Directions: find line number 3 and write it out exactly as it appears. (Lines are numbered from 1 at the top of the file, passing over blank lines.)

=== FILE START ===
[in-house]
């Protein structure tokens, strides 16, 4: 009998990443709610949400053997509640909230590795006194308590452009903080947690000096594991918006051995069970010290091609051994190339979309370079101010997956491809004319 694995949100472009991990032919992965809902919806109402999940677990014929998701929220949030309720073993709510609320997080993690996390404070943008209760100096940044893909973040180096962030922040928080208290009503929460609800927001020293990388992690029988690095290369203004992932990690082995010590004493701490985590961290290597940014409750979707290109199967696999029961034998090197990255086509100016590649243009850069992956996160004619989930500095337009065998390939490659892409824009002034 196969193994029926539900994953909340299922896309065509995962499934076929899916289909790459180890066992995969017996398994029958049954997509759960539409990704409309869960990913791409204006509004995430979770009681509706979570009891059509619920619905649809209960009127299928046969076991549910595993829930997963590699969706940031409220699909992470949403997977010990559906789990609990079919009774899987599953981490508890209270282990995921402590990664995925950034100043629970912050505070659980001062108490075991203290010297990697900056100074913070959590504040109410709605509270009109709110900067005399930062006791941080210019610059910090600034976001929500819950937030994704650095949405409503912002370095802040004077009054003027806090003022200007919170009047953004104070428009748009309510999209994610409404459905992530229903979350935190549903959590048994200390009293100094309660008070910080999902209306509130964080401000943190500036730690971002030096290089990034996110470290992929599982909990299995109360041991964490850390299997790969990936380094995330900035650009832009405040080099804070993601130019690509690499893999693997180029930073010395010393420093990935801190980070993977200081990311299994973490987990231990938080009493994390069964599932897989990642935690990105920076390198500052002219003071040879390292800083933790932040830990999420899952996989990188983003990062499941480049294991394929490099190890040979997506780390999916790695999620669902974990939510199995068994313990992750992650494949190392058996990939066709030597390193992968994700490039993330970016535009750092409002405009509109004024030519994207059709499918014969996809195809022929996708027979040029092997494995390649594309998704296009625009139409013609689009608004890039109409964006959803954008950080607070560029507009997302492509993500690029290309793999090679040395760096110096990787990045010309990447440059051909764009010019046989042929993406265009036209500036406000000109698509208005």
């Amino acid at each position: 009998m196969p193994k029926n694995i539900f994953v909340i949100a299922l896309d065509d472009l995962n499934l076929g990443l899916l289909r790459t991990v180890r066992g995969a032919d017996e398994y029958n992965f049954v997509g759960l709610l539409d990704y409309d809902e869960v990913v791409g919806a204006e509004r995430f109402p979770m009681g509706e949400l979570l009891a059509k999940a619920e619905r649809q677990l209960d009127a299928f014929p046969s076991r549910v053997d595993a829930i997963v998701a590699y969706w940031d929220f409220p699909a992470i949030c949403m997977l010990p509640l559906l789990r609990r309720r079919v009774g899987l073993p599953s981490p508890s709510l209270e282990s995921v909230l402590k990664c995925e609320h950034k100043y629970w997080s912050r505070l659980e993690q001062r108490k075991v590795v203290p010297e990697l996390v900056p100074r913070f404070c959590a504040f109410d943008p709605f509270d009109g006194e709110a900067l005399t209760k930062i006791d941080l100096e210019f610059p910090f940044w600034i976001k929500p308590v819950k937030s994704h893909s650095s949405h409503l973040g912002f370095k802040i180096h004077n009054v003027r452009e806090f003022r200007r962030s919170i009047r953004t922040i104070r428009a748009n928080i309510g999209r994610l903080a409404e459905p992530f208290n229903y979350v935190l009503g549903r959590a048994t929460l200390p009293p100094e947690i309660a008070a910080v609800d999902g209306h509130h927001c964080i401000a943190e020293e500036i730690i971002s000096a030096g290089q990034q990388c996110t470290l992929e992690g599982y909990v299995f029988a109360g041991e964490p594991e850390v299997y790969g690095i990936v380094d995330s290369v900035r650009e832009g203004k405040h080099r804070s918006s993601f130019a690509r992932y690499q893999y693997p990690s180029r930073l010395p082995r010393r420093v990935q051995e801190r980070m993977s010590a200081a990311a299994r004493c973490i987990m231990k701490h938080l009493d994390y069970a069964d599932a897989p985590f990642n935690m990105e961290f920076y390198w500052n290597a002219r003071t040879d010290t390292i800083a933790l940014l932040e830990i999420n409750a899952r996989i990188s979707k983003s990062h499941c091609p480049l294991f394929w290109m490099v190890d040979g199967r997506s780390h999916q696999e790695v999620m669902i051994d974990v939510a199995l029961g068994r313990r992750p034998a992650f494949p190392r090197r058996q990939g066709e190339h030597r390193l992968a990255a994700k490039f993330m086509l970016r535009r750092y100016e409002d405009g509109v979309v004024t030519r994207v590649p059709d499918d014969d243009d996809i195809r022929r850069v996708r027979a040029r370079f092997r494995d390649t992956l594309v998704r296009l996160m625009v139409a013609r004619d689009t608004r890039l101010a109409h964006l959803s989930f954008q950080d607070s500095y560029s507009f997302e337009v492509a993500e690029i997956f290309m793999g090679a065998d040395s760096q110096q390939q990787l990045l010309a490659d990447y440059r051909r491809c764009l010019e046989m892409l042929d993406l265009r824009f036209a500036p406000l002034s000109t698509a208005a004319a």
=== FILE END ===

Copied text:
């Amino acid at each position: 009998m196969p193994k029926n694995i539900f994953v909340i949100a299922l896309d065509d472009l995962n499934l076929g990443l899916l289909r790459t991990v180890r066992g995969a032919d017996e398994y029958n992965f049954v997509g759960l709610l539409d990704y409309d809902e869960v990913v791409g919806a204006e509004r995430f109402p979770m009681g509706e949400l979570l009891a059509k999940a619920e619905r649809q677990l209960d009127a299928f014929p046969s076991r549910v053997d595993a829930i997963v998701a590699y969706w940031d929220f409220p699909a992470i949030c949403m997977l010990p509640l559906l789990r609990r309720r079919v009774g899987l073993p599953s981490p508890s709510l209270e282990s995921v909230l402590k990664c995925e609320h950034k100043y629970w997080s912050r505070l659980e993690q001062r108490k075991v590795v203290p010297e990697l996390v900056p100074r913070f404070c959590a504040f109410d943008p709605f509270d009109g006194e709110a900067l005399t209760k930062i006791d941080l100096e210019f610059p910090f940044w600034i976001k929500p308590v819950k937030s994704h893909s650095s949405h409503l973040g912002f370095k802040i180096h004077n009054v003027r452009e806090f003022r200007r962030s919170i009047r953004t922040i104070r428009a748009n928080i309510g999209r994610l903080a409404e459905p992530f208290n229903y979350v935190l009503g549903r959590a048994t929460l200390p009293p100094e947690i309660a008070a910080v609800d999902g209306h509130h927001c964080i401000a943190e020293e500036i730690i971002s000096a030096g290089q990034q990388c996110t470290l992929e992690g599982y909990v299995f029988a109360g041991e964490p594991e850390v299997y790969g690095i990936v380094d995330s290369v900035r650009e832009g203004k405040h080099r804070s918006s993601f130019a690509r992932y690499q893999y693997p990690s180029r930073l010395p082995r010393r420093v990935q051995e801190r980070m993977s010590a200081a990311a299994r004493c973490i987990m231990k701490h938080l009493d994390y069970a069964d599932a897989p985590f990642n935690m990105e961290f920076y390198w500052n290597a002219r003071t040879d010290t390292i800083a933790l940014l932040e830990i999420n409750a899952r996989i990188s979707k983003s990062h499941c091609p480049l294991f394929w290109m490099v190890d040979g199967r997506s780390h999916q696999e790695v999620m669902i051994d974990v939510a199995l029961g068994r313990r992750p034998a992650f494949p190392r090197r058996q990939g066709e190339h030597r390193l992968a990255a994700k490039f993330m086509l970016r535009r750092y100016e409002d405009g509109v979309v004024t030519r994207v590649p059709d499918d014969d243009d996809i195809r022929r850069v996708r027979a040029r370079f092997r494995d390649t992956l594309v998704r296009l996160m625009v139409a013609r004619d689009t608004r890039l101010a109409h964006l959803s989930f954008q950080d607070s500095y560029s507009f997302e337009v492509a993500e690029i997956f290309m793999g090679a065998d040395s760096q110096q390939q990787l990045l010309a490659d990447y440059r051909r491809c764009l010019e046989m892409l042929d993406l265009r824009f036209a500036p406000l002034s000109t698509a208005a004319a």